Rising levels of greenhouse gasses increase the amount of solar energy absorbed by our atmosphere. This in turn warms both the atmosphere and the surface ocean, raising global temperatures, melting polar icecaps and altering the global hydrological cycle. From a geologic perspective, the concentration of CO2 (i.e. greenhouse gasses) in the atmosphere is naturally variable. Variation in the past has been due to plate tectonics and seafloor rifting, the drawdown of carbon from photosynthesis and movement of deepwater in the ocean. The rate of atmospheric insolation, and by association global ocean temperatures, is directly tied to the carbon cycle of the planet.
In the modern world, atmospheric CO2 concentrations are now determined by human activity. Carbon-loading into the atmosphere immediately begins to unnaturally warm the surface of the planet. Climate models are used to generate predictions of how sea surface temperature (SST) will change through the 21st century; these models are built from telemetered satellite data, oceanographic instruments and coupled ocean-atmosphere models. From such models, predictive SST maps are built to understand the spatial patterning of future warming.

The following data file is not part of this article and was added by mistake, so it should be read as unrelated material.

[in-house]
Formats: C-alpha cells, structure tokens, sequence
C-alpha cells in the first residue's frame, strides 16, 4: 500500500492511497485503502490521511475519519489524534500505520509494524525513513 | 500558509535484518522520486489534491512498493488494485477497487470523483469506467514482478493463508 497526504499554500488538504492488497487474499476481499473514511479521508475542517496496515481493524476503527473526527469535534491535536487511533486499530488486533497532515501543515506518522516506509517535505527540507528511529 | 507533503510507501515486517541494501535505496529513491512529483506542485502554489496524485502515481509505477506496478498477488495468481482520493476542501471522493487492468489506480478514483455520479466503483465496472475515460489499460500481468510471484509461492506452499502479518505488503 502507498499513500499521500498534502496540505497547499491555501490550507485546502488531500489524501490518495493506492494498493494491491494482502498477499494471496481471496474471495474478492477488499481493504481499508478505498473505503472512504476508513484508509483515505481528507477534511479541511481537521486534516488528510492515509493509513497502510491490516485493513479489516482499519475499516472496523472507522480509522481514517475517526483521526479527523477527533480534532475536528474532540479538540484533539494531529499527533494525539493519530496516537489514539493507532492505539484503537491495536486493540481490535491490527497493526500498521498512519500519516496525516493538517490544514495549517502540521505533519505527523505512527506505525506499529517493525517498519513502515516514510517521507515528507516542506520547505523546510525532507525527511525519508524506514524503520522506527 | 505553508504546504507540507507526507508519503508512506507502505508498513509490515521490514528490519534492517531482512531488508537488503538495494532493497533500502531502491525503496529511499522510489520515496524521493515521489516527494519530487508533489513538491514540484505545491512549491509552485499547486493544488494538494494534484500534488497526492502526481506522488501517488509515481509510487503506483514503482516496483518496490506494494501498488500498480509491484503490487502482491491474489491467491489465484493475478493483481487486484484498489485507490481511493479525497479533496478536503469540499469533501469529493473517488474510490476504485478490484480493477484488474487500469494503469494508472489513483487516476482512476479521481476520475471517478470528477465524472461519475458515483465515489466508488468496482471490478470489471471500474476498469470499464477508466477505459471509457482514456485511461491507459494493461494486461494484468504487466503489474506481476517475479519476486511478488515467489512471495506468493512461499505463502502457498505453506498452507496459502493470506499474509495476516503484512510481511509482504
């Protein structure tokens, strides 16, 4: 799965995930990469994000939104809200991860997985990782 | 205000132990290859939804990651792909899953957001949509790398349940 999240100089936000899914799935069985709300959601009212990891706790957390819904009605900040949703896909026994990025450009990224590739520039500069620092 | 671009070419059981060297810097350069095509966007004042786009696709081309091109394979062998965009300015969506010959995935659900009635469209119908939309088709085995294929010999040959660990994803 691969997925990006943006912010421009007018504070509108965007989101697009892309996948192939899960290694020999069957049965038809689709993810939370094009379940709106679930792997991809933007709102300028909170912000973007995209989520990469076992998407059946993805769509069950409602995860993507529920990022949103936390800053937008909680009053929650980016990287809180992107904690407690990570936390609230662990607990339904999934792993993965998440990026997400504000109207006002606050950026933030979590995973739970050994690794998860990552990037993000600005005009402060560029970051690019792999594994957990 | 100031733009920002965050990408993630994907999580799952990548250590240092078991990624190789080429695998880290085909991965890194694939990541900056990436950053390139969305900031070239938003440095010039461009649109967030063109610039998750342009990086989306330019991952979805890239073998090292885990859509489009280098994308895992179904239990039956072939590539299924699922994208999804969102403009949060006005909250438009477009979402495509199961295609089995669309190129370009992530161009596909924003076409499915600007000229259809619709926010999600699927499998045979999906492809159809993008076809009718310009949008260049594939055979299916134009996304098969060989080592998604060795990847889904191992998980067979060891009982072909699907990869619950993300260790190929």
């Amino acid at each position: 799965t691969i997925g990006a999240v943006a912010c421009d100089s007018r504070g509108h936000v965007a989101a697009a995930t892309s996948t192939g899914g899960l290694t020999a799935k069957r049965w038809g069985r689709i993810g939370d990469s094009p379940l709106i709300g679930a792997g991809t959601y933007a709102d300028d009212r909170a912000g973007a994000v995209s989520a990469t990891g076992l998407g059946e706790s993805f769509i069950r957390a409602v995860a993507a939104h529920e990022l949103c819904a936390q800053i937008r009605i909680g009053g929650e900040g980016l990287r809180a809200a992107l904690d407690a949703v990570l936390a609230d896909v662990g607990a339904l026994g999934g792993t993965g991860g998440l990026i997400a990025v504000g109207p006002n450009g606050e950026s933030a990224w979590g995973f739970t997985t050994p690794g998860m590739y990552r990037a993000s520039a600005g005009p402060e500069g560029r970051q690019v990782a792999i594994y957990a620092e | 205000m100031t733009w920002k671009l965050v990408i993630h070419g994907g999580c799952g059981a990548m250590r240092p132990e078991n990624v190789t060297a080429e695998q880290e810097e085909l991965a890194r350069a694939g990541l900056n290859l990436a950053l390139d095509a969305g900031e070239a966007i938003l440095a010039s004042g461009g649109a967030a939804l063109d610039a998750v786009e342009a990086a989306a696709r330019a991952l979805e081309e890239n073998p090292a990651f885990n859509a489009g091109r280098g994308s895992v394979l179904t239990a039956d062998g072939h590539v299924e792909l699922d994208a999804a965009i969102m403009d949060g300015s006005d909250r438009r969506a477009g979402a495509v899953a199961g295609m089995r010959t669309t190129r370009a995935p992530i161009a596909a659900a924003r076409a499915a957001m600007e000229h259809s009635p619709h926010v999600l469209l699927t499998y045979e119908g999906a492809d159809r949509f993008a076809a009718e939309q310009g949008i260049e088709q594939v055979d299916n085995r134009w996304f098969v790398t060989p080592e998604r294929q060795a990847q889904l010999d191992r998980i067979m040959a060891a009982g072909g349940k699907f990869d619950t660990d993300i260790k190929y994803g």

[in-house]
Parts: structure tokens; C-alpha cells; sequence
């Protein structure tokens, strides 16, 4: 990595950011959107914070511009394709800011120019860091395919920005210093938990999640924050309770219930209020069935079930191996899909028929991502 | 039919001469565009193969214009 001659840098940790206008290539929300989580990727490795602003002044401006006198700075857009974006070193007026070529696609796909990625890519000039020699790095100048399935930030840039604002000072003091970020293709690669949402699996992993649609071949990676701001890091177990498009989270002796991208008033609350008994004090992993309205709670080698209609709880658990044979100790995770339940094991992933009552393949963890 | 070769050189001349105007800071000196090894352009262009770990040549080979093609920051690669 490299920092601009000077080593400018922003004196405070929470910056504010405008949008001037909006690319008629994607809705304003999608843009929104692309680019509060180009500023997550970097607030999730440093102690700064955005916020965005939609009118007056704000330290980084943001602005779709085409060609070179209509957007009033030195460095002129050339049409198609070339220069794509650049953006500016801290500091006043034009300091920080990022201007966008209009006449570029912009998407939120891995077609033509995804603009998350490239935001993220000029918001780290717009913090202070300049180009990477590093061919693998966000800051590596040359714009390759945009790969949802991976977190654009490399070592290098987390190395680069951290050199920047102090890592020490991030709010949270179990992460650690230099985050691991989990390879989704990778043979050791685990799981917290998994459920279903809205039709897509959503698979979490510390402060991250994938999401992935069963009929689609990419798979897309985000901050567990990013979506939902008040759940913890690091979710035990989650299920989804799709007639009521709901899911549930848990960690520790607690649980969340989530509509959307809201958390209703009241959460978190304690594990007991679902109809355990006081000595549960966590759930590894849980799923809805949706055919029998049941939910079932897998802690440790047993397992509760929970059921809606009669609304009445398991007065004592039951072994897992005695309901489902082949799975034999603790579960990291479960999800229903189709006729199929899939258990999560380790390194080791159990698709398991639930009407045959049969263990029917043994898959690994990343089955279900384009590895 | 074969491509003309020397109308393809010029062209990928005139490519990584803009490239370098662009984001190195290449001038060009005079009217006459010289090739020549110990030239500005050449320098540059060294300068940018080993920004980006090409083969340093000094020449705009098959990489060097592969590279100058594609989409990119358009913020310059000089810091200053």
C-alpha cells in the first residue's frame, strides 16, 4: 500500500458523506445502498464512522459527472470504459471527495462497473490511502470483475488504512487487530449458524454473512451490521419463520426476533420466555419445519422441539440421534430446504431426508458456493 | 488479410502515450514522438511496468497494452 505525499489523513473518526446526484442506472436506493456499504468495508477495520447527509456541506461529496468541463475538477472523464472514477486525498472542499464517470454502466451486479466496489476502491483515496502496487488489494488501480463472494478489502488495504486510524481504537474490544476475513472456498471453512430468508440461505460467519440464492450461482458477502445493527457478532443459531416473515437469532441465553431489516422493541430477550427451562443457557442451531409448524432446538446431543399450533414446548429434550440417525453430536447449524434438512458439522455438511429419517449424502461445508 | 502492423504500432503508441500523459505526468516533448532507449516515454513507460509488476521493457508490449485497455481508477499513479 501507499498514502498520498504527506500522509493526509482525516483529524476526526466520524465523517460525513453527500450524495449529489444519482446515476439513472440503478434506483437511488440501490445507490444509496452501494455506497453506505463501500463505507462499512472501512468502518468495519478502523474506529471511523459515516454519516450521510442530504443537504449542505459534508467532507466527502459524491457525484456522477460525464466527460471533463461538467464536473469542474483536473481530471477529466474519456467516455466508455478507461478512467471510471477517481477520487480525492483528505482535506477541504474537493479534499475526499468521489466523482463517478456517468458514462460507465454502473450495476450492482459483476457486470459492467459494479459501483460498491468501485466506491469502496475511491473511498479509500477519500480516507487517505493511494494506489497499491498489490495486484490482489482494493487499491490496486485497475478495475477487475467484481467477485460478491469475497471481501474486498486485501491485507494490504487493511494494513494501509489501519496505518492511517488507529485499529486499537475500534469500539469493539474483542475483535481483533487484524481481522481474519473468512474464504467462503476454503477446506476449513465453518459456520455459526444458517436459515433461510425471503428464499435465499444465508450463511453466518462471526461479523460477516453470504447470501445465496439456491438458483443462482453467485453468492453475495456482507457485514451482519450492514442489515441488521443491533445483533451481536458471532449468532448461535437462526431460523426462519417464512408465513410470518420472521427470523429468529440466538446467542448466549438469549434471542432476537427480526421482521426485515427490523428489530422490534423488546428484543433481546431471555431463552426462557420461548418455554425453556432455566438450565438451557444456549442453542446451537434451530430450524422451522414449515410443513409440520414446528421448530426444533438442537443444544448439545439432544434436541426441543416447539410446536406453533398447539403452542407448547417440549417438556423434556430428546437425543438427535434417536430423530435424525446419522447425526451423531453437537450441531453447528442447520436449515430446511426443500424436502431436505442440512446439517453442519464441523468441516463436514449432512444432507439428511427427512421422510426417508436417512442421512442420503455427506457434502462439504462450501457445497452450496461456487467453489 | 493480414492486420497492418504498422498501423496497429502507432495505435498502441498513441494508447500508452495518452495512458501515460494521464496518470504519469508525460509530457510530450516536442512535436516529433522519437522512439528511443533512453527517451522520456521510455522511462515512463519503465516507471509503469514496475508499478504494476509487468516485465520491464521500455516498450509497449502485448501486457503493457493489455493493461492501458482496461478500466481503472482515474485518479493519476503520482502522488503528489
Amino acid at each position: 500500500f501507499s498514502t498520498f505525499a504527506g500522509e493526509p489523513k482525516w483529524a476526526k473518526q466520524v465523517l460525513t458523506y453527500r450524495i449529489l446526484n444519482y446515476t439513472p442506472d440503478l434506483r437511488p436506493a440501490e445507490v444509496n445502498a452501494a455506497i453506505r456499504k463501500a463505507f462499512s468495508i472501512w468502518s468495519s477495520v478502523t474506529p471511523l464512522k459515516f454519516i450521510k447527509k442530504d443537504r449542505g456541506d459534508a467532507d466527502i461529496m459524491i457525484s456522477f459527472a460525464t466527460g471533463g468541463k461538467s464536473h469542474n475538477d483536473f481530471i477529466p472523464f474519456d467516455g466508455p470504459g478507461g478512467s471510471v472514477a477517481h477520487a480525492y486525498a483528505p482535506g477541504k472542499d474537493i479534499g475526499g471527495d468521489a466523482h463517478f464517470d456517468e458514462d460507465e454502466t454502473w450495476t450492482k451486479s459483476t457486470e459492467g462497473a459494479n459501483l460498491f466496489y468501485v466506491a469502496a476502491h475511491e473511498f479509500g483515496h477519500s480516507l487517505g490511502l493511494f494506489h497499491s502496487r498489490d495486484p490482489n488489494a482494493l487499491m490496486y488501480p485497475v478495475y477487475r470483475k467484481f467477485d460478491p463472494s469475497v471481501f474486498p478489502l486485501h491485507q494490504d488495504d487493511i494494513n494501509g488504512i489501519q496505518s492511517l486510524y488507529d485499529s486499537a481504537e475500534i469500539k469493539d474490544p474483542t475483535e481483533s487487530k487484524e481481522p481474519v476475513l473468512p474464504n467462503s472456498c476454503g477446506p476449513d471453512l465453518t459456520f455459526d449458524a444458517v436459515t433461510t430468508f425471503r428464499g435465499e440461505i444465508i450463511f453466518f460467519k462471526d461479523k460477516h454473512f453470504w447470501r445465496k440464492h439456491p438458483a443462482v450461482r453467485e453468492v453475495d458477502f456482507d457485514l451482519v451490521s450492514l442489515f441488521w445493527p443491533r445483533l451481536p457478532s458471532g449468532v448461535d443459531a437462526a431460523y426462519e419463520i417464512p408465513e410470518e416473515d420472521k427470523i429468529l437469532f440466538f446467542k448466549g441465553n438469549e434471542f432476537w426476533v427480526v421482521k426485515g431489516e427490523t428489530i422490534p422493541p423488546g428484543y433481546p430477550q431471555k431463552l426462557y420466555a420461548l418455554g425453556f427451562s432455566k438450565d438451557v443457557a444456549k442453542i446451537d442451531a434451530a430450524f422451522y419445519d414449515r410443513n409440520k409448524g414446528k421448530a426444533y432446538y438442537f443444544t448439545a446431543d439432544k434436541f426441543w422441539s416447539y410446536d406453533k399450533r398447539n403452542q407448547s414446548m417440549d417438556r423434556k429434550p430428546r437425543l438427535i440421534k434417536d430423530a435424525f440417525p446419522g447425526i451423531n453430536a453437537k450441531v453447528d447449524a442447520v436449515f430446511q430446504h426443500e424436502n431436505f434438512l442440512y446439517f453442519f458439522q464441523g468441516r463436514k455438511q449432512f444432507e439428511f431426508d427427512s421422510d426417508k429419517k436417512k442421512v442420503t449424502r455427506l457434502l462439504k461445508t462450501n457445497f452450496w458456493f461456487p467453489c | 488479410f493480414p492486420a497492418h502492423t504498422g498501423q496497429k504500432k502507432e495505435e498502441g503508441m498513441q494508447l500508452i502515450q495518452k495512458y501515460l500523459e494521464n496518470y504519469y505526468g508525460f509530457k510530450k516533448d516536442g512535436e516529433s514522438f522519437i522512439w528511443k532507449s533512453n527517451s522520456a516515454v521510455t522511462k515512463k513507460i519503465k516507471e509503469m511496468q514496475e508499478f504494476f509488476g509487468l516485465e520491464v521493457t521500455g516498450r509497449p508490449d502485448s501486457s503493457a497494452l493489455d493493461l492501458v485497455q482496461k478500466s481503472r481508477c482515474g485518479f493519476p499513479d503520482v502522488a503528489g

Why does sea surface warming threaten marine ecosystems?
Just like terrestrial organisms that are cold-adapted or warm-adapted, organisms in the ocean are evolutionarily prescribed to specific temperature ranges. As global SST climbs out of the modern envelope, the warming of surface waters has the capacity to shift or decrease biogeographic range limits. This is because when organisms experience temperatures outside of the range they are adapted to, the result is often fatal. Marine invertebrate species range widely in their thermal tolerance limits and in their abilities to adjust in temperature-adaptive manners. Warm-adapted tropical species may live closer to their thermal tolerance limits than cold-adapted species, which means that tropical species may be much less capable of adapting to, and expanding their range because of, increasing seawater temperatures.
Coral reefs are an interesting case of how warming alters fundamental physiological processes in certain organisms. High temperatures disrupt the physiological symbiosis between corals and their algal symbionts. When experiencing high temperatures, the host coral expels the algal symbiont, and with it also expels most of the pigment within their tissue. Thus, the coral skeleton is white and the phenomenon is known as coral bleaching. Coral bleaching is very grave for reef systems. Bleached corals have lost their metabolic engines and are very vulnerable to disease, damage and likely death. Entire reefs, when experiencing high temperatures, can bleach simultaneously; damaging or destroying a vast marine ecosystem that is centuries old.